Kaneko's velocity clearly declined as the game went on, and his max pitches were all at the beginning of the game. It doesn't seem that his change and slider had much speed differential, especially compared to the extreme difference of the curveball.
 Kaneko's fastball percentage was a little low, but he spread his other pitches of his deep repertoire pretty evenly, with his slider being the most prevalent. As far is how he located his pitches, he was about evenly split on pitches in the strike zone and out of the strike zone.

As far as how he located his pitches in more specific terms, his favorite locations were low, both to the arm side, and the glove side.

If he located the pitch high, it was usually middle/high. As far as results go, it seems that only about 6 % of the pitches he threw out of the strike zone didn't turn into a ball:
Despite this, he had a good whiff percentage, and an okay foul and called strike percentage. To further break down his locations, lets look at where he located the pitches that turned into balls:

The Glove/Low location is even more prevalent here, as is the arm/low, showing that he was trying to go low for whiffs more than high for whiffs out of the strike zone. For comparison, here are the called strike locations:

 Arm low gets a big boost here, and he threw a few pitches right down the middle that did not generate a swing. Here are where his whiffs were located:

 Middle and low was the most prominent location, which probably means that he should have kept it there more than the glove side and low locations. Using more pitch specific locations, here was where he located his fastballs:

 Middle/high sees a big increase, and the low locations saw decreases, nothing surprising. Here are locations of his second most used pitch, his slider:

This is where his glove/low heavy locations come from, as nearly half of them were thrown there, like most sliders. His second most common location was the middle/high location, probably ones he couldn't get down as much as he wanted to.

Sunday, May 4, 2014

Masahiro Tanaka: Start Six

Masahiro Tanaka's sixth start of the season for the New York Yankees saw him going seven innings again, this time against the Tampa Bay Rays at home in New York. Tanaka gave up eight hits and three runs, along with two home runs. He didn't walk anyone and struck out five.

To start, let's look at the home runs he gave up. The first chart is the at-bat to Desmond Jennings in the first inning that ended with a home run.

 Jennings is a right-handed batter, so Tanaka went low and away with two different pitch types to start the at-bat, but then went up and in (though obviously in the middle of the plate enough for Jennings to extend his arms) with the fastball. It isn't particularly surprising that this pitch turned into a homer. What about in later at-bats against Jennings?

 Tanaka got Jennings to hit the ball twice more off of him, both for outs, and both lower and closer to the center of the plate than the home run ball. He also very clearly wanted to keep the ball away from him, and when he did, he was successful.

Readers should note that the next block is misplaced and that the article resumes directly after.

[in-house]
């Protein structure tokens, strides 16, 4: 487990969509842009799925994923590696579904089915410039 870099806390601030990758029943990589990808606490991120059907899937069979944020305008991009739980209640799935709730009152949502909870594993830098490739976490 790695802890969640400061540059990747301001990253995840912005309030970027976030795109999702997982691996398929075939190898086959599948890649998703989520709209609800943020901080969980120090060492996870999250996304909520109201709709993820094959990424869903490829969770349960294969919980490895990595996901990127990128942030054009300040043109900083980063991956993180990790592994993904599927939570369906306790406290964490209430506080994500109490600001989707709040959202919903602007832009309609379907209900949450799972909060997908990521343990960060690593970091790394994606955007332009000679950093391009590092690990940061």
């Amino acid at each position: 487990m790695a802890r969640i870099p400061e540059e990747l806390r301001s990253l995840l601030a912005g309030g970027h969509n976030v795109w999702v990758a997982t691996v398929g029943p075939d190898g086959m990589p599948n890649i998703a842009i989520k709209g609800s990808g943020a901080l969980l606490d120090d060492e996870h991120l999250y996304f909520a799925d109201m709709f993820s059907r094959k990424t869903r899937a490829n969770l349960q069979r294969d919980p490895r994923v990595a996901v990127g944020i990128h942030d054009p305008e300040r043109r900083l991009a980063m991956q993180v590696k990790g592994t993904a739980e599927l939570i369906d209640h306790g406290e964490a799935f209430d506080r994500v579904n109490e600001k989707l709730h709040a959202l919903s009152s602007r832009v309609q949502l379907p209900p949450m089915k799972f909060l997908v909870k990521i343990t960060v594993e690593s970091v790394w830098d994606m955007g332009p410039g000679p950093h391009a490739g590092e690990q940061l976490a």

Wil Myers hit a home run off of Tanaka later in the game, and did it in a one pitch at-bat.
 Myers is also a right-handed batter, so this pitch was away, and nearly out of the strike zone. Compare this to how he pitched him the rest of the game:
 Tanaka had no intention of throwing inside to Myers save for one pitch that was very far inside. he kept the ball mostly high and towards the center of the plate, where he had success. He also got him to hit the ball and turn it into outs twice, just like Jennings.

Here is Tanaka's spin and speed chart from the game:
 One slider had particularly odd spin, but the chart seems relatively normal. There wasn't the large schism between splitters this time when it came to spin. Here is where Tanaka located his pitches on average throughout the game:
 He kept his splitter very low, but was barely able to get his curveball in the strike zone. This is higher and more arm side than it has been all year, and it has been a high and arm side pitch all year. The slider location is one of his better of the year, though his sinker was very arm side. His result locations show that almost everything happened arm side.
 His hits allowed were the most arm side, and he got whiffs when he was able to go glove side and low, suggesting his slider and splitter being very effective.

The following is a very basic chart that shows where he released the ball, and where his average pitch, regardless of type or result, was located.
 Clearly, he was an arm side pitcher, and worked low slightly more than high, but not dramatically so. Here is how he worked depending on the handedness of the opposing batter:
 He threw higher to lefties, and of course, more arm side. To righties, it looks like he couldn't keep the ball away from them consistently, or at least worked both sides of the plate to them. I think this has a lot to do with the sinker and curve being extremely arm side and his slider and fastball only being nominally glove side. He would probably be more effective if he pitched more on the glove side of the plate.

I was curious as to why he threw higher in the zone to lefties than righties, especially when you would think the splitter would be more of a weapon against lefties than righties. So these are the splitters he threw to lefties, labelled with results:
He obviously kept everything down the middle or arm side, but about half of them stayed in the middle or high in the zone. This lead to a couple of hits, but a couple of outs as well. Not surprisingly, none of these turned into whiffs. Instead, he got whiffs when he went at the bottom of the zone, or below it, but also threw it in the middle part of the plate.